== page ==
"Virtually no studies were done on the impact on fisheries," lead author Ortolano commented in an interview with the Portland Oregonian. "Communities of people were excluded from the decision process." The impact on the fish, and on the Native Americans who had built a way of life around them, was "nothing short of catastrophic."

The dam blocked the access of wild ocean-going salmon and steelhead to hundreds of miles of spawning grounds on the upper Columbia River. It devastated the culture and economy of tribes dependent on the fish. "One day we were fishermen, the next day there were no fish," commented Michael Marchand, a member of the council of the Confederated Tribes of the Colville Reservation (Oregonian, 2000). The Colville Tribes received some compensation from the federal government in 1995, in the form of a lump sum payment of $53 million and an agreement for annual payments of at least $15 million. None of the Colvilles interviewed by the researchers thought the payments equalized the loss.
The Colville Reservation is just on the other side of the dam and as I looked at the powerlines leaving the dam, very few were going in the direction of the reservation. I cannot comment about the current socioeconomic conditions of the tribe, but I can comment about one phrase in this citation that I hear over and over again:
"Communities of people were excluded from the decision process."
I witnessed this first hand the other day as I sat in a meeting with members of our local school district and youth serving agencies. An agency serving Native youth was excluded from a decision that was made, a decision that will affect their youth. Only those of color spoke against the school district's decision, even though I would not be surprised if others agreed. I made a brief statement in support of the agency.
I also thought about this when it was proving difficult to engage a group of Native youth. Why were they so quiet? Slowly as the day progressed, they opened up more. I realized that I too may not be as energetic and as open as I am if my opinions never seemed to matter.
Please think about the decisions that you make. Please take the people that you are impacting into account and ask for their opinions.
Postscript: Don't just ask people. INCLUDE those affected in the process.

A brave sister

L. sent me another article the other day that I am just getting around to reading.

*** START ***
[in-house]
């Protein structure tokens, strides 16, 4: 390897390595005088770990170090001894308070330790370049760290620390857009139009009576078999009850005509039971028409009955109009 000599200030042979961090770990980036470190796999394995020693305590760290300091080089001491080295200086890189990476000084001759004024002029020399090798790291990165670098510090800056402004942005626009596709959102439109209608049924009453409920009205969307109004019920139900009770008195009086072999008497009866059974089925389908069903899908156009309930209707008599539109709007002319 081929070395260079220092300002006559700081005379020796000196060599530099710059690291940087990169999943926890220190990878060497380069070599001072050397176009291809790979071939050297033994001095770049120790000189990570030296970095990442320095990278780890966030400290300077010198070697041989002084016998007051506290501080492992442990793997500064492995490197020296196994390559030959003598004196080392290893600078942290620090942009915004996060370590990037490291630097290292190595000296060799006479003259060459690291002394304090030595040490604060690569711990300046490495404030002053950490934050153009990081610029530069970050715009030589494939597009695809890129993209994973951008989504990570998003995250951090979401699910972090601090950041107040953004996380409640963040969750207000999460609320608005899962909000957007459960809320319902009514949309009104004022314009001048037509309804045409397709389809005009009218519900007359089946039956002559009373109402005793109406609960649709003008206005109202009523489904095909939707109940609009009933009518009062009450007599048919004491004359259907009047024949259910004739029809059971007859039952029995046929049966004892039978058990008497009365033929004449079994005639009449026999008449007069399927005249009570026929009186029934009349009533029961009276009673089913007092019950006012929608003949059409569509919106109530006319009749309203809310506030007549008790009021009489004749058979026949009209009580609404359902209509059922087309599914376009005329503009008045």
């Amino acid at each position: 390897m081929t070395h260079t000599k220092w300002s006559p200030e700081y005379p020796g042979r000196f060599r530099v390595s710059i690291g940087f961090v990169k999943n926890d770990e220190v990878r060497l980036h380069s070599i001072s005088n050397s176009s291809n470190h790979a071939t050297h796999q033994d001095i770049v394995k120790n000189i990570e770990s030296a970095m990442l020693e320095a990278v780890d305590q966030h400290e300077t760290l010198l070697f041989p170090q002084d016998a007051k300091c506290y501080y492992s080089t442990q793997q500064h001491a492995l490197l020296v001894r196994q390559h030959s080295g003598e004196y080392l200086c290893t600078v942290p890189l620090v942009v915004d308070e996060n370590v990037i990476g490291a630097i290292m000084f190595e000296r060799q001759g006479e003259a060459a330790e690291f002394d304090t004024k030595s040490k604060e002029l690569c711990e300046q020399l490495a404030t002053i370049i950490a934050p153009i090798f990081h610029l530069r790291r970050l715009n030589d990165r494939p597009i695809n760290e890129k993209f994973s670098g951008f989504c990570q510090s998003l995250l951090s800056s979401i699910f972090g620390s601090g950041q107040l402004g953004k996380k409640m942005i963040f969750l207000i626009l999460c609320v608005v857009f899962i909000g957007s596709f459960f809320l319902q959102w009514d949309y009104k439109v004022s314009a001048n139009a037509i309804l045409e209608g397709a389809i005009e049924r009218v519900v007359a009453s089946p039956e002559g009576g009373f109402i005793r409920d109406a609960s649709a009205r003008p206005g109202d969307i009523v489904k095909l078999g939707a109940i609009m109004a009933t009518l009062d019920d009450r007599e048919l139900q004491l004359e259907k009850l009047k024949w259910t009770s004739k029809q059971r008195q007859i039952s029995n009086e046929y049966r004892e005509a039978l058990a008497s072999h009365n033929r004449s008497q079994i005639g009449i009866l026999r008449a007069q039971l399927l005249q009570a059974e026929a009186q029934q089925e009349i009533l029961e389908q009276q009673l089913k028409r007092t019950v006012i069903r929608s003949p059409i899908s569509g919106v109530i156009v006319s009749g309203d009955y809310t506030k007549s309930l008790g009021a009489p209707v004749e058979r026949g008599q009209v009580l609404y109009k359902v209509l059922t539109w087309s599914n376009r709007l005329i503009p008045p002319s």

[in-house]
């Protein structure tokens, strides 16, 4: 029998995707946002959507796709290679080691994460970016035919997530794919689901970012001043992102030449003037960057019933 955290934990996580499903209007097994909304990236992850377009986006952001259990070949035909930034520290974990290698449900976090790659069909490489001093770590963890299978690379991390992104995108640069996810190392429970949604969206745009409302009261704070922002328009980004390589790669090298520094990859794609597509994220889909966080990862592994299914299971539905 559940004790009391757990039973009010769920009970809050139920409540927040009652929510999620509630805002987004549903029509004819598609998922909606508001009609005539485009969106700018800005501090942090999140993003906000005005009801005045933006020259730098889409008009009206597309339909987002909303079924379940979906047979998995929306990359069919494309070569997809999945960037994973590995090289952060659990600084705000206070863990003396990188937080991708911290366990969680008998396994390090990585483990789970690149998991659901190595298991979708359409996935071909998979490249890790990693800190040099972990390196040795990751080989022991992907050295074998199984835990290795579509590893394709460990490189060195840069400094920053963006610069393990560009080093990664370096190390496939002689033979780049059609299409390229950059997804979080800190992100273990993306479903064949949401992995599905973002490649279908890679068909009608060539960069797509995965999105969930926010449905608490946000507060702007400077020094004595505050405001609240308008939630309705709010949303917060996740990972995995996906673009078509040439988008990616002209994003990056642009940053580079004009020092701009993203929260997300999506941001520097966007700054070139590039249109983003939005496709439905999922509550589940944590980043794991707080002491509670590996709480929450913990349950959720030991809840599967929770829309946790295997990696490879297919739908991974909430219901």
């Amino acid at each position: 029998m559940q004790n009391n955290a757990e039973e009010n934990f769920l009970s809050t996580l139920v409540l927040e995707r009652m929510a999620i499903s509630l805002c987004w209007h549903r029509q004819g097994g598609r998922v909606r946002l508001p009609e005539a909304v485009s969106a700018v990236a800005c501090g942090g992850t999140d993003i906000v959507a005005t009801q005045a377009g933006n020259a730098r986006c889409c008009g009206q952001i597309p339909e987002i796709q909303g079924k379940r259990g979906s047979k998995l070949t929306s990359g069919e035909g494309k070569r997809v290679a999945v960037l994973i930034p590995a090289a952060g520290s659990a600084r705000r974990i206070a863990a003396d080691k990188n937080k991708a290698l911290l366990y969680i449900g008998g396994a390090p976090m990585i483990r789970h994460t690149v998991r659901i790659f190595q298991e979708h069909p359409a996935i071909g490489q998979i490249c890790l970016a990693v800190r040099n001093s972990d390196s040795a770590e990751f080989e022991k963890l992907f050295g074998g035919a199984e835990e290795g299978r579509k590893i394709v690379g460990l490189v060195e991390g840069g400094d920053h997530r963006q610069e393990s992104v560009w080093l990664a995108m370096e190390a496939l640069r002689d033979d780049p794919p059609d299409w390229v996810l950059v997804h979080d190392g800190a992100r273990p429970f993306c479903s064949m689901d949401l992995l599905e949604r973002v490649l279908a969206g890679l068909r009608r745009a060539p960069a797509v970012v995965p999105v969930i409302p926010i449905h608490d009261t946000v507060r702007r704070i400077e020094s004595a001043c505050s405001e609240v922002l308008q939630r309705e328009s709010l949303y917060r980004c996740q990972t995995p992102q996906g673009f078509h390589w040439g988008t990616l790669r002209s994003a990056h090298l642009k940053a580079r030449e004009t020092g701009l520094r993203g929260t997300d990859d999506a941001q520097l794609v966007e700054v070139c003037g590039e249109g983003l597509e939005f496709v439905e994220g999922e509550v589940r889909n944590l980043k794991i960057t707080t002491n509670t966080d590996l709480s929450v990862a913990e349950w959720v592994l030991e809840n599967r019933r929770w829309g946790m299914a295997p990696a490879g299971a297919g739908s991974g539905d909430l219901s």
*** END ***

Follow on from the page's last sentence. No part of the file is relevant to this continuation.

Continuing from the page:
Cheers and support to Lydia Cacho Ribeiro for her crusade against child abuse and pornography in Mexico and for standing up to men in high places despite the fatal risks.
Thank you, sister, for risking your life to protect those of others.

It's Child Abuse Prevention Month, by the way.
Together, may we create a world free of such horrors.

Friday, April 13, 2007

Power Lines

The number of power lines around Grand Coulee Dam shouldn't surprise me.

I took this one from the car. I find it eerie.

As I prepare to post these photos, I find myself pulling an old favorite, Italo Calvino's Invisible Cities, from the shelf.

I reread the description of Ersilia, but was drawn to a different paragraph this time. Reading it after looking at these photos makes me appreciate it in terms of power and energy as opposed to human relations as I have always interpreted the description in the past.

In Ersilia, to establish the relationships that sustain city's life, the inhabitants stretch strings from the corners of the houses, white or black or gray or black-white according to whether they mark a relationship of blood, of trade, authority, agency. When the strings become so numerous that you can no longer pass among them, the inhabitants leave: the houses are dismantled; only the strings and their supports remain.

Interpret as you wish...

Wednesday, April 11, 2007

The Healthy Youth Act Passed the House!!!

Some of us in Washington State are very happy right now because


Basically and finally, school districts that teach sex education will have to make sure that it is comprehensive. This means that while abstinence will be discussed, contraception, safe sex, sexual orientation, healthy relationships will be discussed as well.


I'm off to cross the Grand Coulee Dam tomorrow. I plan to listen to Woody and stop to take photos. Hopefully, I'll have some to share.

Tuesday, April 10, 2007

Follow the Women- Women for Peace

L. just sent me this link to a Daily Star article.
250 women from all over the world biked from Sidon to Beirut, a 50 kilometer ride, today.

For peace.

Makes so much more sense than jabbering over coffee and tea in board rooms making sure not to damage anyone's ego...
Yes, I am having my own issues today.

Here's to women organizing at the grassroots level!

Monday, April 09, 2007

For my Dad

I like to send my dad pictures of boats in water, especially when I know his isn't.
Now that all the children are on the West Coast, they should really consider moving.
Sailing is year round- hint, hint.
Plus, as far as I am concerned, the Pacific Northwest is the most amazingly beautiful and livable part of this country called the U.S.A.

Thursday, April 05, 2007


I'm off for a less than 1 hour flight time trip tomorrow to visit the person that means the world to me hopefully forever (my lifetime at least).

And I am packing, which at this point in time instills many emotions, many of which are political and reactionary.